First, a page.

East of England special: Eastern Promise Where To Visit

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The Independent Travel

The moment when a hazy afternoon in late summer melts into a lazy, warm evening is the most delicious of times, and an instant that can etch itself on your mind. I wasn't big on aesthetics when my age was still in single figures, but I still recall the intense joy towards the end of our family boating holidays in the Fens and the Broads. The big old sun would subside at about the same pace as us children, sliding into weariness after a day of solar-powered activity. We watched the huge reddening sky reflected in the ripples, and measured the shadows lengthening from the ancient trees on the banks.

In the olden days, of course, the summer was longer, drier and warmer and the skies were bluer (or, at sunset, redder). But the great treat about returning to the East of England is that so much remains the same: the dazzle of Cromer and Caister in midsummer, the wistfulness of Lowestoft and Southwold and King's Lynn in midwinter. And, at any time of year, the mystique of the East Anglian countryside - clad in layers of time, whispering the history of England.

Glance at the map and you, too, may be irresistibly drawn to Santon Downham, Wangford Warren and Grime's Graves, in the bleakly beautiful Breckland, a part of Norfolk that seems only faintly connected with modern Britain.

Essex still provides a planet's worth of holidays in a single county, with wildlife, forests, an intricate coast and the whole spectrum of culture - some of it, in the shape of Constable Country, shared with Suffolk across the Stour. Outrage aplenty this week at the news that The Hay Wain came second to Turner's The Fighting Temeraire as the nation's favourite painting.

Hertfordshire is the location of choice for many millionaire footballers, who possibly appreciate its tranquillity and proximity to the capital more than the historic communities of St Albans and, yes, Watford: the 21st-century successor to Roman Verulamium is connected to Sir Elton John's spiritual home - itself a fascinating location - by a seven-mile slice through the greenest of belts. This is one of the great little railways that dice the region so deliciously. At Park Street station, for example, the view from the platform is of meadows running down to a stream and populated by contented cattle. In contrast, Bricket Wood station is drenched in dense foliage, with bushes bursting with berries - as you might imagine a railway station in Narnia to look.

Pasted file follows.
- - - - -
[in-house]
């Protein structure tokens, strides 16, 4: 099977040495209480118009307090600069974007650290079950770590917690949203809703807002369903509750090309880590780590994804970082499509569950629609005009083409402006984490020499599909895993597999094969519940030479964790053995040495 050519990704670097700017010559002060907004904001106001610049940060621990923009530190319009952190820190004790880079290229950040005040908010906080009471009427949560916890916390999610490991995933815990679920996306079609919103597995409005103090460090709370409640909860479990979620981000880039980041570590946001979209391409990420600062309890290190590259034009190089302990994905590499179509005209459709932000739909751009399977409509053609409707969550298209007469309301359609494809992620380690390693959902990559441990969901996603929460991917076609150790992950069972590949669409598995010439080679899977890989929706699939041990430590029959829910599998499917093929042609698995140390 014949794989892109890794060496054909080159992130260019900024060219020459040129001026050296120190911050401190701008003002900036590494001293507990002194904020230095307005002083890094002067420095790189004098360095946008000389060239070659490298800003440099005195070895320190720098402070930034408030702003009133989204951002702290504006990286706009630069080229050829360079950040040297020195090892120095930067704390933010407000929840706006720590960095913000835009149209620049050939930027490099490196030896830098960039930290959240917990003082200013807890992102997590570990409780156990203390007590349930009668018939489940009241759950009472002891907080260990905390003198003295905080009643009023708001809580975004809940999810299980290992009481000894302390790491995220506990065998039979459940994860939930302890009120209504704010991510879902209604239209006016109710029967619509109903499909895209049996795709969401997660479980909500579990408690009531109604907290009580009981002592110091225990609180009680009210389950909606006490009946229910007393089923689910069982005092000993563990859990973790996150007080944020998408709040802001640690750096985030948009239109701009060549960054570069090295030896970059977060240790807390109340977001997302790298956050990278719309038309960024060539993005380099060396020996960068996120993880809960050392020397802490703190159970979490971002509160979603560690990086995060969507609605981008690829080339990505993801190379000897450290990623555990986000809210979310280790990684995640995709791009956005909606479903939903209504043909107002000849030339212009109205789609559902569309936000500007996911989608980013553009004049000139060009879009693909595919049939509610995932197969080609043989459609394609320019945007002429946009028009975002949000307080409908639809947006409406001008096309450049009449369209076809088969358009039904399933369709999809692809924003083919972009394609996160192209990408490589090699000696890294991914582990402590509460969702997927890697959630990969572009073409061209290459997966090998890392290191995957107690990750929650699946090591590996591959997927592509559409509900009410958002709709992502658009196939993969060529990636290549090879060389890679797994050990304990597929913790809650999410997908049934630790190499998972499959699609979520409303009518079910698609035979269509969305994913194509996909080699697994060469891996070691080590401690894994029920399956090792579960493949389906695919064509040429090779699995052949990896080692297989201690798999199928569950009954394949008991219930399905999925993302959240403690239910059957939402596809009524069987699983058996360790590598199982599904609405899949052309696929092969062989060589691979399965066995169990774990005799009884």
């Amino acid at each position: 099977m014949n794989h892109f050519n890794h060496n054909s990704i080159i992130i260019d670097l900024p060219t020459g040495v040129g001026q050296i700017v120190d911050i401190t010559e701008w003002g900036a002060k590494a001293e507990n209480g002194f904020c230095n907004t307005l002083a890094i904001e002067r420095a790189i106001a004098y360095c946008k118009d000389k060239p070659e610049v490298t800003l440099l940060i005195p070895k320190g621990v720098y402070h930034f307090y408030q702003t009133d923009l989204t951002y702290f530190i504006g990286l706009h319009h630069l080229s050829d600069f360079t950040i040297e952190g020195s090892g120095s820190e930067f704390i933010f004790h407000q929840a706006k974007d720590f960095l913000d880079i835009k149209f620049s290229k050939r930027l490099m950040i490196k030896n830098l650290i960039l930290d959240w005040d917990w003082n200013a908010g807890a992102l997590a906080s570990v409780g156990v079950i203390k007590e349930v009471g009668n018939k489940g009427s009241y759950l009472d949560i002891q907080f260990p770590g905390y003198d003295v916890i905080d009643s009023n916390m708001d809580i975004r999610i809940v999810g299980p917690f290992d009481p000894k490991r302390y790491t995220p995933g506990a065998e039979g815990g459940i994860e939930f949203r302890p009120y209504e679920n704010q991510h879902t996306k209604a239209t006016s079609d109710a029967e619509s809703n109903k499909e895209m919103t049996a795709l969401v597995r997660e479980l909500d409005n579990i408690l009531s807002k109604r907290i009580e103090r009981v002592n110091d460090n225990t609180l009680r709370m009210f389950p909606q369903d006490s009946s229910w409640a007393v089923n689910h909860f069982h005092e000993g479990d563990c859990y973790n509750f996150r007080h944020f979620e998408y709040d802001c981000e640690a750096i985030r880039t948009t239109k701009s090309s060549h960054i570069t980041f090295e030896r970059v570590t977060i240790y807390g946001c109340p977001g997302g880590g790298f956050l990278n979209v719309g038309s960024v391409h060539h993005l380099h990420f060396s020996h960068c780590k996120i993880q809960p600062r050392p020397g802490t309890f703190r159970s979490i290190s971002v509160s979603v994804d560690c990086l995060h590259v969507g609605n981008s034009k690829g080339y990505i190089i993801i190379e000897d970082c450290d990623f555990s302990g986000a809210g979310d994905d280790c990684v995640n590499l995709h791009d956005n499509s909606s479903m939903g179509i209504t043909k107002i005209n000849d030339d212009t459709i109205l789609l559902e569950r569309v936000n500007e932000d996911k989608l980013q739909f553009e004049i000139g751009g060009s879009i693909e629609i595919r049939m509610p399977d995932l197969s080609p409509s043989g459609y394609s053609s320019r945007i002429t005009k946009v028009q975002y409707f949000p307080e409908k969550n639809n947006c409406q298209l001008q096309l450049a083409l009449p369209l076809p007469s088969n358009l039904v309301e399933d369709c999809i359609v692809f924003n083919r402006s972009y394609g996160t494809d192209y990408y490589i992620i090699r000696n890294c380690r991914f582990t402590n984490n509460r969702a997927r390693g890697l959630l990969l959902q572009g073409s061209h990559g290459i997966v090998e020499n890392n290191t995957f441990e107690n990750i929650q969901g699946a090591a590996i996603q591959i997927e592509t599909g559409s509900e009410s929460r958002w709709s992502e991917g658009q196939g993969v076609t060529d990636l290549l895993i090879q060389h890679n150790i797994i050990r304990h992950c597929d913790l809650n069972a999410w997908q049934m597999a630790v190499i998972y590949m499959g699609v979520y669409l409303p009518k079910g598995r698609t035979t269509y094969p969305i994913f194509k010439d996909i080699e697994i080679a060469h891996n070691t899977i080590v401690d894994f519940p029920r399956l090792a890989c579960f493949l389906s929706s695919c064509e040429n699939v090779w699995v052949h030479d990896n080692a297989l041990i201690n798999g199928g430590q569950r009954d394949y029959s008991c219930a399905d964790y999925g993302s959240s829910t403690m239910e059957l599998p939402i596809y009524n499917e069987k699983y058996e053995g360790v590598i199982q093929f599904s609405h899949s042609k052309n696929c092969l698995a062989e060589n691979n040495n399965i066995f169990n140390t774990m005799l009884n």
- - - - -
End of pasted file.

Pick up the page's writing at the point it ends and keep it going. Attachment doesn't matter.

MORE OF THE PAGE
Finally, the county that millions of people pass through each week yet overlook: Bedfordshire. The county seat is a handsome and upstanding English town that has become splendidly multicultural, while to the south-west of the county the Dunstable Downs provide fine hiking.

Framed between two of Britain's busiest highways, the A1 and M1, you can find architectural gems such as Luton Hoo - plus Houghton Conquest and Milton Ernest, who sound like a couple of out-of-work actors. And within the same confines, the absurdly indulgent meanders of the Great Ouse.

The optimum way to see the region is by rail. You can take a sprint through the autumn, at the point when the leaves have begun to turn. Woodland becomes a golden blur of beech and birch and oak, while the waterlands reflect the deepening skies. Like the flickering frames of an old movie, the simplest train journey can capture a series of those moments of wonder.

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